Monday, May 03, 2010
Saving ERAM -- Chapter 5
Okay, I’ve thought about the book, The Limits of Software. It wasn’t a fun read. There were parts I agreed with, parts I agreed with grudgingly and parts I disagreed with. And all-in-all, I came away with a disjointed view of it. I can (and will) quote parts of it, but I feel like I’m cherry picking. This may be an important book about software but it wasn’t written for controllers and it wasn’t written for an ex-controller looking for some history on the Advanced Automation System.
Let’s just dive right in. Ada was a programming language that was supposed to be used for the Advanced Automation System.
”It’s a good bet that far more money has been made in discussing Ada than in using it.“
”The Advanced Automation System provided many opportunities to see the world on the taxpayer. A friend of mine, Mike, did Europe on Ada.“
From there, we follow Mr. Britcher’s friend through Europe as he jumps from conference to conference, spreading the good news of Ada throughout Europe. The book is quirky like that. It spends as much effort on the Piazzale del Pincio and Marcus Aurelius as it does on Ada. While it’s an interesting display of knowledge, I found it tedious reading. But Mr. Britcher does have a point. Just change one word and it becomes clear:
”It’s a good bet that far more money has been made in discussing NextGen than in using it.“
See what I mean? Controllers are probably looking at this all wrong. We’re looking for software that works. Software that helps us do our job better. Others don’t necessarily share that goal. They’re looking for profits. Or maybe a trip to Europe.
”IBM made a small fortune on the project (the Advanced Automation System), despite its sad ending. As Harry put it then, “The most important piece of hardware on the Advanced Automation System is the overhead projector.“
Again, just change a word or two...really just an update.
“The most important piece of hardware on ERAM is the PowerPoint projector.”
I assume we can all agree that Lockheed will make a “small fortune” on ERAM. Whether it works or not.
Here’s an interesting quote that will need no explanation for my regular readers:
” There were many extreme requirements, any one of which could undermine the successful implementation of a digital system. Here is a sample: ...replacing paper clearances with electronic notes, coupled with the complete removal of printers (the FAA was zealous about having a paperless system -- this system designed upon glaciers of paper). Deprived of old habits, the air traffic controllers would have no choice but to adopt new ones.“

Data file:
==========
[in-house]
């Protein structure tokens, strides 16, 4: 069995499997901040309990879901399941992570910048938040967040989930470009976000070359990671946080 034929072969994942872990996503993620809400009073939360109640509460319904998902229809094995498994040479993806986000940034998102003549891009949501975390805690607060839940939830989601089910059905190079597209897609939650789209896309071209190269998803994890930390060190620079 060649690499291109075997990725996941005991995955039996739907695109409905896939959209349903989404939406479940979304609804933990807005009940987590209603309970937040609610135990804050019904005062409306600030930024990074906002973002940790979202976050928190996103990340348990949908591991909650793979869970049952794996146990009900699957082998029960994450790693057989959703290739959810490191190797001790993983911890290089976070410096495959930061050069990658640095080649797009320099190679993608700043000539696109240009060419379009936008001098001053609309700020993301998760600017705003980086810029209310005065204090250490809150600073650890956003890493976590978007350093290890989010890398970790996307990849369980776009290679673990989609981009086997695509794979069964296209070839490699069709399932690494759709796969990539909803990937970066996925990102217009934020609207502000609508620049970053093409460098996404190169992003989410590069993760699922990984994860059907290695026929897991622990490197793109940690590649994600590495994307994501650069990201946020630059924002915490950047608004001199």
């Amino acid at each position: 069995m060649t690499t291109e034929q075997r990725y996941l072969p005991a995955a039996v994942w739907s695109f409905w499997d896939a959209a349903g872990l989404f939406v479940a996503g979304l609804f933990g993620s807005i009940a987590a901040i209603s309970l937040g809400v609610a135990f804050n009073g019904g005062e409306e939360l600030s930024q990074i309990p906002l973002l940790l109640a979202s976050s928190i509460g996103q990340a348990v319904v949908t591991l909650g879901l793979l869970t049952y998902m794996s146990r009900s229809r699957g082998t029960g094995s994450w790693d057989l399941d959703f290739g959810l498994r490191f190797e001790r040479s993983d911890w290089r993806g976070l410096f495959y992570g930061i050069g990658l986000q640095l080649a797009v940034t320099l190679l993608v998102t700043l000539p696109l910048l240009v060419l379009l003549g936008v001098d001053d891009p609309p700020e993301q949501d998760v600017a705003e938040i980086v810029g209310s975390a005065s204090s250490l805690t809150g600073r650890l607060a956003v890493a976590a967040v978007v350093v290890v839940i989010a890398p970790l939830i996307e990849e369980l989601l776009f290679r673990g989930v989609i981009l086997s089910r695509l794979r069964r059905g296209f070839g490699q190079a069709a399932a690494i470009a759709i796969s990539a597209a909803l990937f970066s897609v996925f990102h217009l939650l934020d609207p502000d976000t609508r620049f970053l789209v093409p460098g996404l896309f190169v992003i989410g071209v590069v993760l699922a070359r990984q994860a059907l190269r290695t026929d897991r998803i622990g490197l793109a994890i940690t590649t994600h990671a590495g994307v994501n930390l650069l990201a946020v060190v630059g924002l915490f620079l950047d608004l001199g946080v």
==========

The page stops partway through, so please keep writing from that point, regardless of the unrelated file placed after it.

Safety first. I really want you to consider the implications of that. Forget my obsession with flight progress strips. Think about “old habits”. Think about how the system’s safety depends upon the familiar -- the tried and true. It should have been obvious to FAA management. It was to the author.
”The air traffic controllers have often resisted automation. If you were to visit an air traffic control facility and witness, firsthand, the urgent and automatic nature of ground supervision of aircraft, you would understand why. In no other job are judgment and quick reflex so entwined, more so than in neurosurgery, I suspect. Any change in the controller’s environment can be traumatic. Change is inevitable. But the world of air traffic control is as vulnerable to change as it gets. Change, if and when it comes, must be imperceptible.“
An interesting grasp of the facts by an outsider. As opposed to the insiders who would leave controllers with “no choice but to adopt” radical changes in their habits.
(Personal note: I hope some controllers involved in URET during the early days read this and take note.)
I didn’t enjoy the book. I didn’t say I didn’t learn anything. I just didn’t learn what I was hoping to learn. If you have the time you might want to learn something you might not want to learn. Hold this quote in mind:
”Any change in the controller’s environment can be traumatic.“
Then go read the piece the following quote comes from and keep in mind that “DSR” was what was salvaged from the Advanced Automation System.
”The FAA's videotape makes mention of the fact that the controller was distracted while trying to adapt to a new piece of equipment called DSR. DSR is the Display System Replacement. In short, it's the new radar scopes that were installed during this time frame. I remember my first few days using the system. I was distracted too.“
Say Again? #35: Lessons Unlearned
May 3, 2010